This chapter focuses on a concept that seeks to assess the entire resource and ecological impact of human societies: That of ‘metabolism’. The term is most commonly used to describe processes that occur within a living organism to maintain life, but it can be used as a powerful analogy and method for assessing resource consumption and waste production by human societies, at different scales of organisation, including settlements. These processes define the essential state of sustainability of society and by highlighting key flows of resources, we can identify priority areas for intervention. This chapter briefly describes some of the key tools and concepts that have been used to assess flows of these resources using different types of metabolic impact assessments, including material flow analysis (MFA), environmentally extended input-output analysis (EE-IO), life cycle analysis (LCA), the carbon footprint (CF) and the ecological footprint (EF). Each of these methods have their own strengths and weaknesses and no single method captures all of the material and energy flows and emissions in a way which meets all the needs of policy makers or is able to portray environmental impacts to the public.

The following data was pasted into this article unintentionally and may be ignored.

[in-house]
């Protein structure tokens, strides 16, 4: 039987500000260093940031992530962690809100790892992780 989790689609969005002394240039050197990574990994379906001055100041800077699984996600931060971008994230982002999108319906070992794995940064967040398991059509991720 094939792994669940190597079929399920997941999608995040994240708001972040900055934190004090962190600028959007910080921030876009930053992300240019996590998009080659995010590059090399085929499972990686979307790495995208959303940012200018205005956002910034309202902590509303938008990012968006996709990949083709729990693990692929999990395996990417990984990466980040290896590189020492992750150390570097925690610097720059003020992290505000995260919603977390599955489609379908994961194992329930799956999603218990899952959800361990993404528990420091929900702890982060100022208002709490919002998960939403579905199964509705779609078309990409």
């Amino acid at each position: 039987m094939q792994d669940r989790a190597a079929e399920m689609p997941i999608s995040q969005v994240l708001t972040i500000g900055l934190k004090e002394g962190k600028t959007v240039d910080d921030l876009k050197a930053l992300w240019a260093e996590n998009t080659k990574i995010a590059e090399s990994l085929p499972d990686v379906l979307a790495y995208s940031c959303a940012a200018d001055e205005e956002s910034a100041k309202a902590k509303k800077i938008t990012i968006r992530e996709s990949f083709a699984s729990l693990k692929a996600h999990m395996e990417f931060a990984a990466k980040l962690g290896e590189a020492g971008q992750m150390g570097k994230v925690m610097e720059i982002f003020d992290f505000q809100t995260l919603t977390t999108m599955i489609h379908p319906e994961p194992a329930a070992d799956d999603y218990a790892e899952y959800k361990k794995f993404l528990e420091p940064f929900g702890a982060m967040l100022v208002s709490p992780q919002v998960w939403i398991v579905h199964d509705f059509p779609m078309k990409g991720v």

ASJC Scopus subject areas
- Social Sciences(all)
- Earth and Planetary Sciences(all)